continued “They’re wonderful stories, but not Grimm,” she explained. “And Disney hasn’t done them yet. A lot of these stories have a child hero. There’s a task and a heroic ending. They’re magical as well as redeeming.”
She later joined the Puppetry Guild of Greater New York. The group, which was established in 1962, is dedicated to sharing information, critiques, and organizing festivals among professional and amateur puppeteers. It was a learning experience for McCormick. Many of the people she met made a living off their art, hauling stages, props, and puppets from one location to the next. McCormick was often thankful she always had a place of her own to set up, whether that was a classroom or her own office.
The Puppetry Guild gave McCormick a chance to meet some of puppetry’s biggest names: Bil Baird, who provided puppets for the gothic soap opera “Dark Shadows” and performed “The Lonely Goatherd” the film version of “The Sound of Music;” Lou Bunin, who produced a live-action version of “Alice in Wonderland” in 1949 (never shown in theaters due to a lawsuit from Disney) and worked primarily in stop-motion animation; and finally, Jim Henson. McCormick actually attended workshops with Henson and his associates.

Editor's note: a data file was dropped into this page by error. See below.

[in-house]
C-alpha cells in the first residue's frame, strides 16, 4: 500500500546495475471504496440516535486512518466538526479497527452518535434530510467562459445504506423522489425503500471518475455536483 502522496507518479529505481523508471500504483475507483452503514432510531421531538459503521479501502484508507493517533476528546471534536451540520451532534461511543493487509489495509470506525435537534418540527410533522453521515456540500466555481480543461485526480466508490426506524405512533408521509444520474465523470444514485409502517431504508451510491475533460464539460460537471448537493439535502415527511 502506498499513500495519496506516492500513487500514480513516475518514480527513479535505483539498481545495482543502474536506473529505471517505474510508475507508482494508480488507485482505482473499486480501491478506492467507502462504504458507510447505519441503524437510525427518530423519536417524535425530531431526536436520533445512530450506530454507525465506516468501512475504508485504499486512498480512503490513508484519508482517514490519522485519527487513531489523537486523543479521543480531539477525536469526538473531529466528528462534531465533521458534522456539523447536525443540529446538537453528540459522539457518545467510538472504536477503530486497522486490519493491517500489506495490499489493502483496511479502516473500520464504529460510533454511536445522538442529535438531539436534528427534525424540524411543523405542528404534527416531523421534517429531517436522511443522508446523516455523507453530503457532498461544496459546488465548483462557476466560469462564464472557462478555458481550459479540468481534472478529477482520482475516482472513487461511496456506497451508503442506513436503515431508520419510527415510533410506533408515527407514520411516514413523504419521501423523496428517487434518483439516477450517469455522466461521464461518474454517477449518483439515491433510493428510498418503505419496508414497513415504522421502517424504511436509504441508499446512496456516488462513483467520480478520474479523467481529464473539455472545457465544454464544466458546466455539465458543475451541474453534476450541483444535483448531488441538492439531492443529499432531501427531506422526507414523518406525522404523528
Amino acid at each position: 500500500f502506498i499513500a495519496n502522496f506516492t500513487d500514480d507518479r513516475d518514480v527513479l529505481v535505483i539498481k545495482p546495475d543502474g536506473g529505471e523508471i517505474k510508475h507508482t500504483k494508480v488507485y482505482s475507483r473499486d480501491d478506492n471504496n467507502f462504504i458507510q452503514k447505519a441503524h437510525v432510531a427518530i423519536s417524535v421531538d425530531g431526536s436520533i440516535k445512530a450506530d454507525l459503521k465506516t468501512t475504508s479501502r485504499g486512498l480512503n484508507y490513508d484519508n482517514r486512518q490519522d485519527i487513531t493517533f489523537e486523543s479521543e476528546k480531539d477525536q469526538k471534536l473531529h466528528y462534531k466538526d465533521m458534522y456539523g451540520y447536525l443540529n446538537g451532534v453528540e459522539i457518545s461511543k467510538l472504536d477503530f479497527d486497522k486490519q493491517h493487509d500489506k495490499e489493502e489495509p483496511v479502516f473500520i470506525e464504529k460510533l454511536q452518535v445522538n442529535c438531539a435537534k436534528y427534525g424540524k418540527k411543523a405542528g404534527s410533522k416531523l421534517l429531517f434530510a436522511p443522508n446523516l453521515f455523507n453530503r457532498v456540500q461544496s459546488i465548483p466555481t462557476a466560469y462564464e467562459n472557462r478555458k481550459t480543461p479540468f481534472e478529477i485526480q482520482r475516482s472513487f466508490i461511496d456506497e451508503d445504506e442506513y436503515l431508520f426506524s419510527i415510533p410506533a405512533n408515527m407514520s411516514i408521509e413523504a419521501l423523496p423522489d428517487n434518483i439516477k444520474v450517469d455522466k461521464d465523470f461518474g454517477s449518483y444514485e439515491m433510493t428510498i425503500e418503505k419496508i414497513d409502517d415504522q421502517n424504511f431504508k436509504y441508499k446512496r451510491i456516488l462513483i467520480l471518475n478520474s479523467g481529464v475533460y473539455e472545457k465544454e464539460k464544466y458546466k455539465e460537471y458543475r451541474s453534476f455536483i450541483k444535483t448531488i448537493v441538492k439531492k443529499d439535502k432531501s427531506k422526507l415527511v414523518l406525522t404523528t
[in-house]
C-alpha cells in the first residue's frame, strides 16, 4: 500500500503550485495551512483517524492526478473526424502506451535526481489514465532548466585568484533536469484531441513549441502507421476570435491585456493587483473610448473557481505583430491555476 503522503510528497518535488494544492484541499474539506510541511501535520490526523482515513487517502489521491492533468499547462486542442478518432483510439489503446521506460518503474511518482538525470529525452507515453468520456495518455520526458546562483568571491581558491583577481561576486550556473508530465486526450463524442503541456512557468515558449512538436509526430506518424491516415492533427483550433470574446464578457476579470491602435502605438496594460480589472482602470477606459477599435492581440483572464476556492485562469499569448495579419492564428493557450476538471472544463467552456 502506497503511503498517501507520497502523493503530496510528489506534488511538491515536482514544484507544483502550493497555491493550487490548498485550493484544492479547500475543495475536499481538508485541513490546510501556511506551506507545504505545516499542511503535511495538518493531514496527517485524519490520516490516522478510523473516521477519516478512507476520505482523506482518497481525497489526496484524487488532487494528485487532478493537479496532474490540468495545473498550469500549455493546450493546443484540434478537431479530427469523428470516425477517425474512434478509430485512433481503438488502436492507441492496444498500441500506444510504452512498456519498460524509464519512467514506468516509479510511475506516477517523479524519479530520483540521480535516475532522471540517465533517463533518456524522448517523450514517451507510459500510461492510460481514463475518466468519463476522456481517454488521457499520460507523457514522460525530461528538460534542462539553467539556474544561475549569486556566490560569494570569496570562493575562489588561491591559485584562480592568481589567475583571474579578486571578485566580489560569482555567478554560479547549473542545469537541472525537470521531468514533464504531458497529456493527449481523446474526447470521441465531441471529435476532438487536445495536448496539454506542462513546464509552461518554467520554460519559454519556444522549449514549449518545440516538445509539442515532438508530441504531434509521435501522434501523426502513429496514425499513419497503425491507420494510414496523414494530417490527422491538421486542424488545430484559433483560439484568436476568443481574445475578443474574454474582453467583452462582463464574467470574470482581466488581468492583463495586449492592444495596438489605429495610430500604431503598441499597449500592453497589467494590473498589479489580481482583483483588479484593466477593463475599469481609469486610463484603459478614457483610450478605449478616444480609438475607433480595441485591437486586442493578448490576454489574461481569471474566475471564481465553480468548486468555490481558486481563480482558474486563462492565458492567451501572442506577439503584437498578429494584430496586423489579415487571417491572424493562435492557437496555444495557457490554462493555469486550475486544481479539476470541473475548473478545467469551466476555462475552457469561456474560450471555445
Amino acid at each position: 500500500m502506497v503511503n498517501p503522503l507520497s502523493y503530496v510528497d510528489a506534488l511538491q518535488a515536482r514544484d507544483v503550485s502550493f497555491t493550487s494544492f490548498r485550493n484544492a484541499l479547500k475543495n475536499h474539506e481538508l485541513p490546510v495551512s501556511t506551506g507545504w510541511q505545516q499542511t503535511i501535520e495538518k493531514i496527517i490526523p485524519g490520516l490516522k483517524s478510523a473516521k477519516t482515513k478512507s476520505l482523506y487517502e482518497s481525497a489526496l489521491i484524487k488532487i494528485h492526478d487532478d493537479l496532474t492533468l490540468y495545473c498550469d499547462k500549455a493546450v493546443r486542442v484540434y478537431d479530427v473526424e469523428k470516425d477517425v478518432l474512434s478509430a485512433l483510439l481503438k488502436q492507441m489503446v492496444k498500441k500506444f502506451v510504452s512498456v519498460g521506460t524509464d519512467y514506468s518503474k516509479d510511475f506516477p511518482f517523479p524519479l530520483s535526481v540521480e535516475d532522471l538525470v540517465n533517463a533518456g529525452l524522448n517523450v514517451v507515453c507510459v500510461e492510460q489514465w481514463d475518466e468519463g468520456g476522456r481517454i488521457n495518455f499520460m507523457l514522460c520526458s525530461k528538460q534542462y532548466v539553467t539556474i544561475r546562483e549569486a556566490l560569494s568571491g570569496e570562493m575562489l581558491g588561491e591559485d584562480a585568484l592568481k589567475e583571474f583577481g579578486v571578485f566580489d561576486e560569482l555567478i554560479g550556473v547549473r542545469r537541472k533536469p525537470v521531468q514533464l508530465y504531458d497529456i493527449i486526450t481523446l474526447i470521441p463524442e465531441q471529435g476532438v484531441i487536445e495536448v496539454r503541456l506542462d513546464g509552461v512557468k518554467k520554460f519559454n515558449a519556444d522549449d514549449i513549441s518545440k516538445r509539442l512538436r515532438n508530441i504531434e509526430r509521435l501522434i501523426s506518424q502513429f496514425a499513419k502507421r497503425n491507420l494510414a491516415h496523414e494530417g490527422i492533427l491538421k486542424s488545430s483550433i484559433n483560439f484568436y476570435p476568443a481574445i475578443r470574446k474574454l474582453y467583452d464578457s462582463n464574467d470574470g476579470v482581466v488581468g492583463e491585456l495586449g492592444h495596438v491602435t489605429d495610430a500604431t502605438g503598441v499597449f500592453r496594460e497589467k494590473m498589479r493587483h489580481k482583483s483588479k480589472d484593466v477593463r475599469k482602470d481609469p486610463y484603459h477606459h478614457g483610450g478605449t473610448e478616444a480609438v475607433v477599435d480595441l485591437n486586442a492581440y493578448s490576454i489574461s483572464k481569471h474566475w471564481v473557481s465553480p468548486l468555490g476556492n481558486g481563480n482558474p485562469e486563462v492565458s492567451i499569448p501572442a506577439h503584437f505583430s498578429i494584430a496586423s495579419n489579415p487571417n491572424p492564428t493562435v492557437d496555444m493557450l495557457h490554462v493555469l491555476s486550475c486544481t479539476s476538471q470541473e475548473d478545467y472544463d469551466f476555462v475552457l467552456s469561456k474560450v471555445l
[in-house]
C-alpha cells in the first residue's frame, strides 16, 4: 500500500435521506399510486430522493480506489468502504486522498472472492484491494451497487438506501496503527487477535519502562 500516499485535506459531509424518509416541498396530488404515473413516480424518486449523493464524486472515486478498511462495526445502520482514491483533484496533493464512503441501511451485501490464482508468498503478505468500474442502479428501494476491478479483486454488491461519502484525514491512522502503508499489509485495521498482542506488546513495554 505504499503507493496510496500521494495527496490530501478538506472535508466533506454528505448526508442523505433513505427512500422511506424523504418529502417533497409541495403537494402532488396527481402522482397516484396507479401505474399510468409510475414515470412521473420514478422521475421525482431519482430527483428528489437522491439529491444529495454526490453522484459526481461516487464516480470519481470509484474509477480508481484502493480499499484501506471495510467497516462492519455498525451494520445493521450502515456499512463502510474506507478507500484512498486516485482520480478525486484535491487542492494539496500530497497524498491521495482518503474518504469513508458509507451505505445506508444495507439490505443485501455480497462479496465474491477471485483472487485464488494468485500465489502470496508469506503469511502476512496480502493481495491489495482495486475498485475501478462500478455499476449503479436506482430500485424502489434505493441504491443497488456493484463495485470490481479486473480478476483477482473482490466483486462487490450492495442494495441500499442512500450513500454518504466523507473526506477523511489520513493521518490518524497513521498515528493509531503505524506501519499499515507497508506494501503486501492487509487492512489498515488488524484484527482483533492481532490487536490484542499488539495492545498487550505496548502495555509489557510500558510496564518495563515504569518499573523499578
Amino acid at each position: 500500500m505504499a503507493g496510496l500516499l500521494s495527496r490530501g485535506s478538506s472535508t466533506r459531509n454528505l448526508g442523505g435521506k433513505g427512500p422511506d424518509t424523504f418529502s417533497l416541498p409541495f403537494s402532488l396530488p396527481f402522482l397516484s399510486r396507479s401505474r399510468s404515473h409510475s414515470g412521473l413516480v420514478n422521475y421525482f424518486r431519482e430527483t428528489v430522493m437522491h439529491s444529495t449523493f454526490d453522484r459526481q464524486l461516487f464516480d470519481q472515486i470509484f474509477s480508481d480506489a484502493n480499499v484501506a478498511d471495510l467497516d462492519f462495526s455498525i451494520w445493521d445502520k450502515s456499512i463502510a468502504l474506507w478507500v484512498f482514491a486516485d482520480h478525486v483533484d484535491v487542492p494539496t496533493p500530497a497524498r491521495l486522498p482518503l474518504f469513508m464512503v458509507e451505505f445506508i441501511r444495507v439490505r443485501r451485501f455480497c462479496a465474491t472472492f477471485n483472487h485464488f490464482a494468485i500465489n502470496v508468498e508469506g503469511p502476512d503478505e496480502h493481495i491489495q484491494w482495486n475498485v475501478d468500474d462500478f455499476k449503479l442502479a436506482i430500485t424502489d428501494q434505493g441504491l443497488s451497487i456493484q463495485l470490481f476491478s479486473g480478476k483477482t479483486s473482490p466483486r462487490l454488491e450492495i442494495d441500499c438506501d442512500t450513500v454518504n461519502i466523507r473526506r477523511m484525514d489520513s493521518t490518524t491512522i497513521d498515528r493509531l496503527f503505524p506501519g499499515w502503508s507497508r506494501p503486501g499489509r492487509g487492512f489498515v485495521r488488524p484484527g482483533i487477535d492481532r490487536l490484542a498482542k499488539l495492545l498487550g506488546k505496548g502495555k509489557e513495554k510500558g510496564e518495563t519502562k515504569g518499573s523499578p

“They had an enthusiasm that was just fun,” she said. Henson fondly remembers being able to share information with Henson’s group; he was one of her biggest inspirations.
Now that McCormick is retired, she participates in workshops and festivals with other puppeteers, teachers and social workers. Her next venue is the Puppet Homecoming Festival in Rhinebeck. She does not get the chance to work with children as often now, though she’s spoken with the Minerva Youth Program about putting together an activity for local kids in the future.